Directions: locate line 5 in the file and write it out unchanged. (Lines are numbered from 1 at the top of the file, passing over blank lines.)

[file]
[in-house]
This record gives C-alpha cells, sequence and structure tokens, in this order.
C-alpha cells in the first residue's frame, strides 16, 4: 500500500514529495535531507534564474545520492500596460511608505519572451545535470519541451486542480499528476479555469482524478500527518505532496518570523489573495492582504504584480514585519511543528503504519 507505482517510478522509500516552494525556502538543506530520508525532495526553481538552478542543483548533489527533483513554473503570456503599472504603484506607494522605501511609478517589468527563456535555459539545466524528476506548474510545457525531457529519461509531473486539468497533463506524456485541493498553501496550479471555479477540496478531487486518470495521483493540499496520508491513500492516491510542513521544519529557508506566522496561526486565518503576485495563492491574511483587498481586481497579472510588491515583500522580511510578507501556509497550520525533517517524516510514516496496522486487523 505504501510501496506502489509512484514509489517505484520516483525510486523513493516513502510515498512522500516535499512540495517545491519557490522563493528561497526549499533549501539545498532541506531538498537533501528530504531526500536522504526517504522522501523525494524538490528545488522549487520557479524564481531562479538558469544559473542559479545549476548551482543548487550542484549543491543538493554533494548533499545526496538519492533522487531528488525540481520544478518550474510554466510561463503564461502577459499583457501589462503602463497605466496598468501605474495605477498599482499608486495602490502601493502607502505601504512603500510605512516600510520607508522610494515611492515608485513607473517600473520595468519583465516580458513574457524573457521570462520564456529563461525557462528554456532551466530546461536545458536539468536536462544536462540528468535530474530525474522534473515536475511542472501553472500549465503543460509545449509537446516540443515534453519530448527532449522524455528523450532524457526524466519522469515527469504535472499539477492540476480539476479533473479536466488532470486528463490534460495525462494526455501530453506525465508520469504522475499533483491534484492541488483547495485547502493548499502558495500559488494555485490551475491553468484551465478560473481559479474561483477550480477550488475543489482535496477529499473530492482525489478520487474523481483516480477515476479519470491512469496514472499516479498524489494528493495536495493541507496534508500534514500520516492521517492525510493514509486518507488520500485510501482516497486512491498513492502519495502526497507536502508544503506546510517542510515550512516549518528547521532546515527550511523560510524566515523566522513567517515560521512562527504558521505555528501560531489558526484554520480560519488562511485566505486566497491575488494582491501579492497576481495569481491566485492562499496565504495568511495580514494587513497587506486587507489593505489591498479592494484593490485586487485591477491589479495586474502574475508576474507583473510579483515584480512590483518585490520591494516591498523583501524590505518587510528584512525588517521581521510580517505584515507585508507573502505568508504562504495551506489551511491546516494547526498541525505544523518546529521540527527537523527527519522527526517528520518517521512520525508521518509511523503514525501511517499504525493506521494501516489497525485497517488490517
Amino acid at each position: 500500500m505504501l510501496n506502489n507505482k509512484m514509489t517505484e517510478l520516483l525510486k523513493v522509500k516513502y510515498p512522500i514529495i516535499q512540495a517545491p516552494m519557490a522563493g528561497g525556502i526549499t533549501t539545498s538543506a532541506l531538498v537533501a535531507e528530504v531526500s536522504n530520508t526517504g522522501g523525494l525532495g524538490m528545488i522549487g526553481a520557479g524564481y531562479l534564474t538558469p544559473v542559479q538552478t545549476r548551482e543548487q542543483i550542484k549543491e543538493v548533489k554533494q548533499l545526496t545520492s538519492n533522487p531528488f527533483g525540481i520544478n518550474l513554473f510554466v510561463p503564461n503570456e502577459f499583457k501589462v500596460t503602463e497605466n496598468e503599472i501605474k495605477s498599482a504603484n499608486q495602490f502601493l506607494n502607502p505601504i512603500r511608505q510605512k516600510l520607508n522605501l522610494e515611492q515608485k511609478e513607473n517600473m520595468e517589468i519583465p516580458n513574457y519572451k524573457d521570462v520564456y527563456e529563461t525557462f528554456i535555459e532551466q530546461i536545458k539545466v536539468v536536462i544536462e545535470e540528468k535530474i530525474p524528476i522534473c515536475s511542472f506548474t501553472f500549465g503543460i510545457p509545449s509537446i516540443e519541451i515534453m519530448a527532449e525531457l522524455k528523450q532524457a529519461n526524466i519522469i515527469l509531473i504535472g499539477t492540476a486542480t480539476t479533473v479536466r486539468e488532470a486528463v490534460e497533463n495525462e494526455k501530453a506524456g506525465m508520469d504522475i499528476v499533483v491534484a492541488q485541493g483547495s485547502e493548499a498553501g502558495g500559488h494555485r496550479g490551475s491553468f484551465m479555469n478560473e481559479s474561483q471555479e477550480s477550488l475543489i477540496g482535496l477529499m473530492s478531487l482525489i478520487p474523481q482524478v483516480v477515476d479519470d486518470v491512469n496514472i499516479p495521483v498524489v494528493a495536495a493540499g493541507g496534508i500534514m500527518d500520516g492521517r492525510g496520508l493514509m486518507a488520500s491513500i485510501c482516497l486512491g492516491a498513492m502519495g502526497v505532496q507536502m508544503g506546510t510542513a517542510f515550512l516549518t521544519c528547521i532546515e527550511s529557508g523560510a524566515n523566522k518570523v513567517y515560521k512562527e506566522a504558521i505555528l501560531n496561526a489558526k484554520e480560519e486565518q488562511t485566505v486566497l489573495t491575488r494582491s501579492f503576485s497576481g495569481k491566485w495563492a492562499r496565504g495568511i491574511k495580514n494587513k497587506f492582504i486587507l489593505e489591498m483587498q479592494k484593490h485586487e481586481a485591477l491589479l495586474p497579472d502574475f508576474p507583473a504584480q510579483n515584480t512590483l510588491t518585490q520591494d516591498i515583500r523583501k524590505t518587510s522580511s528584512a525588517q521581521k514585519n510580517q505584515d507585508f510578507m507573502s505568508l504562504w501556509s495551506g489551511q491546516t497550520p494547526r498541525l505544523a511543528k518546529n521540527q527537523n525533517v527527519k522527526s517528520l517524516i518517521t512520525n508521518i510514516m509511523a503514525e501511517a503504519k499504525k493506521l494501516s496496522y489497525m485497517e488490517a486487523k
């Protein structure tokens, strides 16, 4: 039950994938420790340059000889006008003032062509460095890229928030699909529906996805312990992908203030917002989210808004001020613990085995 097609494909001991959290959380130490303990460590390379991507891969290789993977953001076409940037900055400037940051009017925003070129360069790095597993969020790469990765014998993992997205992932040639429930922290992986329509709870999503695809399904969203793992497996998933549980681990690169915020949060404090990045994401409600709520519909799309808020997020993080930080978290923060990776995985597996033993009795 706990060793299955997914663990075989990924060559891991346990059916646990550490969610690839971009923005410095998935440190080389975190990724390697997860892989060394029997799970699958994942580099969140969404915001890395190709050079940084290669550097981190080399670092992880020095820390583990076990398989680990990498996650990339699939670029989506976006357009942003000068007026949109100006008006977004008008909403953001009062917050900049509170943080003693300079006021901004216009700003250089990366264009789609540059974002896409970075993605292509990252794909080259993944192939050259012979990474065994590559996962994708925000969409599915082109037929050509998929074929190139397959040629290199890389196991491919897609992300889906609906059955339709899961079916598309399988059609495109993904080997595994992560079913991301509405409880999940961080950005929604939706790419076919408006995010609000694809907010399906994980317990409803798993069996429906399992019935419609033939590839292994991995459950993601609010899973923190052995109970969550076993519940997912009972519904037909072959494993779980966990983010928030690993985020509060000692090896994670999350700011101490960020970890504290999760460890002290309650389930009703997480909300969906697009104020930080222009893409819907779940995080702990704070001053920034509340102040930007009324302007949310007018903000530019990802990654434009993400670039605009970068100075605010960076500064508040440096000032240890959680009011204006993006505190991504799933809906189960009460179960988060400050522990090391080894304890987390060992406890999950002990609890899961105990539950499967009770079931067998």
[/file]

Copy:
């Protein structure tokens, strides 16, 4: 039950994938420790340059000889006008003032062509460095890229928030699909529906996805312990992908203030917002989210808004001020613990085995 097609494909001991959290959380130490303990460590390379991507891969290789993977953001076409940037900055400037940051009017925003070129360069790095597993969020790469990765014998993992997205992932040639429930922290992986329509709870999503695809399904969203793992497996998933549980681990690169915020949060404090990045994401409600709520519909799309808020997020993080930080978290923060990776995985597996033993009795 706990060793299955997914663990075989990924060559891991346990059916646990550490969610690839971009923005410095998935440190080389975190990724390697997860892989060394029997799970699958994942580099969140969404915001890395190709050079940084290669550097981190080399670092992880020095820390583990076990398989680990990498996650990339699939670029989506976006357009942003000068007026949109100006008006977004008008909403953001009062917050900049509170943080003693300079006021901004216009700003250089990366264009789609540059974002896409970075993605292509990252794909080259993944192939050259012979990474065994590559996962994708925000969409599915082109037929050509998929074929190139397959040629290199890389196991491919897609992300889906609906059955339709899961079916598309399988059609495109993904080997595994992560079913991301509405409880999940961080950005929604939706790419076919408006995010609000694809907010399906994980317990409803798993069996429906399992019935419609033939590839292994991995459950993601609010899973923190052995109970969550076993519940997912009972519904037909072959494993779980966990983010928030690993985020509060000692090896994670999350700011101490960020970890504290999760460890002290309650389930009703997480909300969906697009104020930080222009893409819907779940995080702990704070001053920034509340102040930007009324302007949310007018903000530019990802990654434009993400670039605009970068100075605010960076500064508040440096000032240890959680009011204006993006505190991504799933809906189960009460179960988060400050522990090391080894304890987390060992406890999950002990609890899961105990539950499967009770079931067998």